Intermediates of salicylic acid biosynthesis in tobacco

David M. Ribnicky, Vladimir Shulaev, Ilya Raskin

Research output: Contribution to journalArticlepeer-review

108 Scopus citations


Salicylic acid (SA) is an important component of systemic-acquired resistance in plants. It is synthesized from benzoic acid (BA) as part of the phenylpropanoid pathway. Benzaldehyde (BD), a potential intermediate of this pathway, was found in healthy and tobacco mosaic virus (TMV)-inoculated tobacco (Nicotiana tabacum L. cv Xanthi-nc) leaf tissue at 100 ng/g fresh weight concentrations as measured by gas chromatography-mass spectrometry. BD was also emitted as a volatile organic compound from tobacco tissues. Application of gaseous BD to plants enclosed in jars caused a 13-fold increase in SA concentration, induced the accumulation of the pathogenesis-relaied transcript PR-1, and increased the resistance of tobacco to TMV inoculation. [13CJBD and [2H5]benzyl alcohol were converted to BA and SA. Labeling experiments using [13C1]Phe in temperature-shifted plants inoculated with the TMV showed high enrichment of cinnamic acids (72%), BA (34%), and SA (55%). The endogenous BD, however, contained nondetectable enrichment, suggesting that BD was not the intermediate between cinnamic acid and BA. These results show that BD and benzyl alcohol promote SA accumulation and expression of defense responses in tobacco, and provide insight into the early steps of SA biosynthesis.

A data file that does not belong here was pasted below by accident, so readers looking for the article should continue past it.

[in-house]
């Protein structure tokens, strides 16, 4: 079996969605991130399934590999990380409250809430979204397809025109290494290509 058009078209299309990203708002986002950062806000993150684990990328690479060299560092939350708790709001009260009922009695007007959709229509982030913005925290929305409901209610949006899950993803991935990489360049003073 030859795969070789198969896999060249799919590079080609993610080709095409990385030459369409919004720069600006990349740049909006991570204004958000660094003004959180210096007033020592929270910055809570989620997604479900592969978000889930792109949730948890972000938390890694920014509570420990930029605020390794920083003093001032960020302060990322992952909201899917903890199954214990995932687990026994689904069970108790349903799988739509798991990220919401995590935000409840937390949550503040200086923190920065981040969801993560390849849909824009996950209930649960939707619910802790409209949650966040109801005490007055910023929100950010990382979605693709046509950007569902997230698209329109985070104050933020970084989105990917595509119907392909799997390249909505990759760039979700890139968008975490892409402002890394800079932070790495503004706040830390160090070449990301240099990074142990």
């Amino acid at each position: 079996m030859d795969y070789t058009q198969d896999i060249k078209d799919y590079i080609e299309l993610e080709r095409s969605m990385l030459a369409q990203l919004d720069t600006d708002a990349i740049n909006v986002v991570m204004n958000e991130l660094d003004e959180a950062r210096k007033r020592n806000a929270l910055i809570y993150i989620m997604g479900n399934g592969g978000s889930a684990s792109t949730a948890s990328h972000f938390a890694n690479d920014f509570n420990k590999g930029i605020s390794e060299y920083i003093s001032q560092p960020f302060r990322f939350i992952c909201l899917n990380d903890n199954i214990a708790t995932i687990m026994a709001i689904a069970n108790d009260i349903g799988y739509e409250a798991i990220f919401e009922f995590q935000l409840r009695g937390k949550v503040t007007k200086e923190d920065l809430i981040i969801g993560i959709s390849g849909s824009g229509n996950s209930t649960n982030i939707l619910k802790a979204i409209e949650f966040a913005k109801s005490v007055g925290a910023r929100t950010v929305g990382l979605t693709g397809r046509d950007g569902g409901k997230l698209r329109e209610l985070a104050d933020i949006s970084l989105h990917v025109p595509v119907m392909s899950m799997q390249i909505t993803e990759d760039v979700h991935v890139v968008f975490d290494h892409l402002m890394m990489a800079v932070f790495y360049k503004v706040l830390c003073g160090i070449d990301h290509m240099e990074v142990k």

Original languageEnglish (US)
Pages (from-to)565-572
Number of pages8
JournalPlant physiology
Issue number2
StatePublished - 1998

All Science Journal Classification (ASJC) codes

  • Genetics
  • Physiology
  • Plant Science


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